Having studied architecture at the University of Natal, Craig moved to the UK in 1986 and established this practice in 1991. Based in Radnorshire, he undertakes projects throughout the UK and abroad and has a reputation for progressive Classical and traditional architecture. He also specialises in chapels, for which he has won Georgian Group awards two years running.
01982 553312; www.craighamiltonarchitects.com
Established in 1958, the firm’s focus is on the care, repair and adaption of historic buildings, as well as designing new buildings for sensitive sites. It takes particular pride in using locally sourced materials and incorporating energy-efficient technologies into new and old houses. The company is working alongside BDP on the restoration of the Palace of Westminster and, in October 2017, it was announced that the firm will handle the major overhaul of Grade I-listed Wentworth Woodhouse, Rotherham, South Yorkshire.
020–7245 9888 ; www.donaldinsallassociates.co.uk
This East Yorkshire-based practice is best known for designing new-build country houses – indeed, it was the first to complete a house under the requirements of PPG7 (known as ‘Gummer’s Law’). It also designs village houses, cottages and interiors; in 2017, the firm received a commendation by the Georgian Group for the restoration of the interiors of Euston Hall in Suffolk.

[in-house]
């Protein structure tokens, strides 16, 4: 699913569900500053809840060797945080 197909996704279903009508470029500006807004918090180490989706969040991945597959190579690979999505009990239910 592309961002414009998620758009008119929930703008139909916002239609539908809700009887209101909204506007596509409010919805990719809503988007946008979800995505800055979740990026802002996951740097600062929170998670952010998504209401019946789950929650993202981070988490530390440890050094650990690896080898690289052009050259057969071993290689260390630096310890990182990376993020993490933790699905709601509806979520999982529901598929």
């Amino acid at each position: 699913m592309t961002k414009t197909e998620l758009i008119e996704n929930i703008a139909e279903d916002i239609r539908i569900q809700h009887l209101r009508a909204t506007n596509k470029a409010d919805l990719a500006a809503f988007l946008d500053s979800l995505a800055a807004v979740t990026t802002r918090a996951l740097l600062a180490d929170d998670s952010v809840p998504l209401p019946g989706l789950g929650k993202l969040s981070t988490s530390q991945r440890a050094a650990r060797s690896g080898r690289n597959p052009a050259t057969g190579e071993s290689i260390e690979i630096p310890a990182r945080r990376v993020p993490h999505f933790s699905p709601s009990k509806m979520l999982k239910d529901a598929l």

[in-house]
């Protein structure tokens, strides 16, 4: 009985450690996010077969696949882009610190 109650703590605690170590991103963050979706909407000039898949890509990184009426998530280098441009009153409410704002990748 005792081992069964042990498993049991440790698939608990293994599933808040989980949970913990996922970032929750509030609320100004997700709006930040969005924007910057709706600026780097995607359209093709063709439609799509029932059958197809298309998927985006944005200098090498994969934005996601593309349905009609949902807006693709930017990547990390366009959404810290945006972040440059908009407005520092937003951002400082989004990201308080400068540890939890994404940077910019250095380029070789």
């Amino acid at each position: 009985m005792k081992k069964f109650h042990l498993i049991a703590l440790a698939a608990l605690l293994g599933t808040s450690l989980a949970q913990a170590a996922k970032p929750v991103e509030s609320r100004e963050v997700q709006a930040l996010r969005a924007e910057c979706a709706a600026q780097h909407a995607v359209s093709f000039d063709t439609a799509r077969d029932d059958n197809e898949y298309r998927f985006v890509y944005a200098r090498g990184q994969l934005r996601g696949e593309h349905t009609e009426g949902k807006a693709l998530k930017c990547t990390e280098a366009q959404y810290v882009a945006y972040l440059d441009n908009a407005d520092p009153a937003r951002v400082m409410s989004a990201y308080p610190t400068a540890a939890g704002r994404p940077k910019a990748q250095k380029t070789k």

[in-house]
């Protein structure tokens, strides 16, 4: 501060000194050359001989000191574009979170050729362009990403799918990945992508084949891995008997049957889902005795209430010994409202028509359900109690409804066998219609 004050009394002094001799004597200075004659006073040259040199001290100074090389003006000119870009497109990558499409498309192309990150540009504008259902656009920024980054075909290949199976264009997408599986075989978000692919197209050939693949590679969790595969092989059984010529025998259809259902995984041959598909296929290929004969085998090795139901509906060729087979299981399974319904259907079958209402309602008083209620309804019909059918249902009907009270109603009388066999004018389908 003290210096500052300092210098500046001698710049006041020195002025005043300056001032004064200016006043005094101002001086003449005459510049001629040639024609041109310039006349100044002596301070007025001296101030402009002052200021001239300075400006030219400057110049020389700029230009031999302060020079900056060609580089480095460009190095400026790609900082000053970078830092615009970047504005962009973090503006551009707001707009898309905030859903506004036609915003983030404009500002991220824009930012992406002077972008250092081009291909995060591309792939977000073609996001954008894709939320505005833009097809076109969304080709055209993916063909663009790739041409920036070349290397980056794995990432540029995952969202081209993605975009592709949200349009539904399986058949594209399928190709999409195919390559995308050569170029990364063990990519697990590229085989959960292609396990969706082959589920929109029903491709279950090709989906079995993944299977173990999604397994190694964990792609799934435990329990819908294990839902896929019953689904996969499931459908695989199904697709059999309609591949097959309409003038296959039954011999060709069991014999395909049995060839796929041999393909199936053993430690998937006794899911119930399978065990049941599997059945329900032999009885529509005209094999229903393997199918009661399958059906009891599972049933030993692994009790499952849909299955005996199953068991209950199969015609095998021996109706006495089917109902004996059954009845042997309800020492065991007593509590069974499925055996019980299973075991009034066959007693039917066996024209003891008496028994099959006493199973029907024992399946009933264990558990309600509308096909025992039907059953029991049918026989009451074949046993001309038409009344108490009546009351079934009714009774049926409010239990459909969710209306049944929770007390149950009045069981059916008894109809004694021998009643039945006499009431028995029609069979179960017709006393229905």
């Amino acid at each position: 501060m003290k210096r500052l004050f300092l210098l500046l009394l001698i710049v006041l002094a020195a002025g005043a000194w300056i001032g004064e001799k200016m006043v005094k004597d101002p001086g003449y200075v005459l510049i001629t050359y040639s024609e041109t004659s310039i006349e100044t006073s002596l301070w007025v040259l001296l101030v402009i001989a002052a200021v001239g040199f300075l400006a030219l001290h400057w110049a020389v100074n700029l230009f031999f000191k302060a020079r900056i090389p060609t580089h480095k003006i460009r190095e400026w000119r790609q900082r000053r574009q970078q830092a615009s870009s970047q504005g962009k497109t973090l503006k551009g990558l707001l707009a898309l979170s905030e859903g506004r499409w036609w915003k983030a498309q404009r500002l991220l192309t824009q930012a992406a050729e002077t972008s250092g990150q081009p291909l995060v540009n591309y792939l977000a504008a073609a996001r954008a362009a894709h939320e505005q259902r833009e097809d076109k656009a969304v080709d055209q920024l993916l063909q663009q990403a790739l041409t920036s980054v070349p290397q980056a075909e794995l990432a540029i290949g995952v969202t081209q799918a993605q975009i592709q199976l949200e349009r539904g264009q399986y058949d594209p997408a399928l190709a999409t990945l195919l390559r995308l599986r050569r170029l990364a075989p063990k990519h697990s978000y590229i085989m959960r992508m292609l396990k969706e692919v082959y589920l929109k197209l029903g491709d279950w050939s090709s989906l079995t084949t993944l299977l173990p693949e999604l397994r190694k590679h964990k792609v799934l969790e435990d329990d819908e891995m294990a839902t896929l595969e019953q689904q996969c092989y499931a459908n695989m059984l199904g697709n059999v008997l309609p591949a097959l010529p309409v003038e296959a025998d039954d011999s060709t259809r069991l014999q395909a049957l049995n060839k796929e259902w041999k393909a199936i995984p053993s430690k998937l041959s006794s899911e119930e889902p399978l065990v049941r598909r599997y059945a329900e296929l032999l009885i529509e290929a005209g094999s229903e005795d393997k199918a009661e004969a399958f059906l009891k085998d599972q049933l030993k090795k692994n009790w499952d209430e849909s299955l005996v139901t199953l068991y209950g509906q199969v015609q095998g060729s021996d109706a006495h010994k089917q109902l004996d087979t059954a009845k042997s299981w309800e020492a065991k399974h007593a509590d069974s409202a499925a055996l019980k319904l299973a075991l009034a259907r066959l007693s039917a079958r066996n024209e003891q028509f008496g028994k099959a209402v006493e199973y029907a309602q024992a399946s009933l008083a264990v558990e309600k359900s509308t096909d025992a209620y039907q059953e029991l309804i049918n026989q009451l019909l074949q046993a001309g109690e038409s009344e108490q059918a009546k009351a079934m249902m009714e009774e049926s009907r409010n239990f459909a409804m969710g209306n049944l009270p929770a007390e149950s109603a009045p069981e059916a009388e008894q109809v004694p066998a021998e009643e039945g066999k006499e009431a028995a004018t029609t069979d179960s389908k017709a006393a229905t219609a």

01262 674043; www.francisjohnson-architects.co.uk
Having moved on from his father’s practice (see Quinlan & Francis Terry LLP Architects, below) in 2016, Francis Terry and his team continue to create classically designed country houses. In June 2017, he was elected to lead RIBA’s traditionalist wing and the company is currently working on a new-build Palladian-style house in Norfolk.
01206 580528; http://ftanda.co.uk
Historic buildings are a practice speciality. The restoration work by the London-based team on Grade I-listed Glynde Place in the South Downs National Park was recognised with no fewer than five awards in 2017. Work on the Elizabethan mansion preserved its historic features while allowing it to become a comfortable, 21st-century family home.
020–7582 0748; www.quarme.com
Specialising in projects that require a contemporary response to sensitive settings – both in west London and the Cotswolds – Tom Smith and Robert Gluckman work on extensions to Victorian houses, barn conversions and new-build houses within historic landscapes. One recent example is Font House, in the grounds of Nevill Holt, Leicestershire, where the practice replaced a tired, 1960s bungalow set in a walled garden with a one-storey, two-bedroom house with façades constructed from local ironstone.
020–7998 1525; www.gluckmansmith.com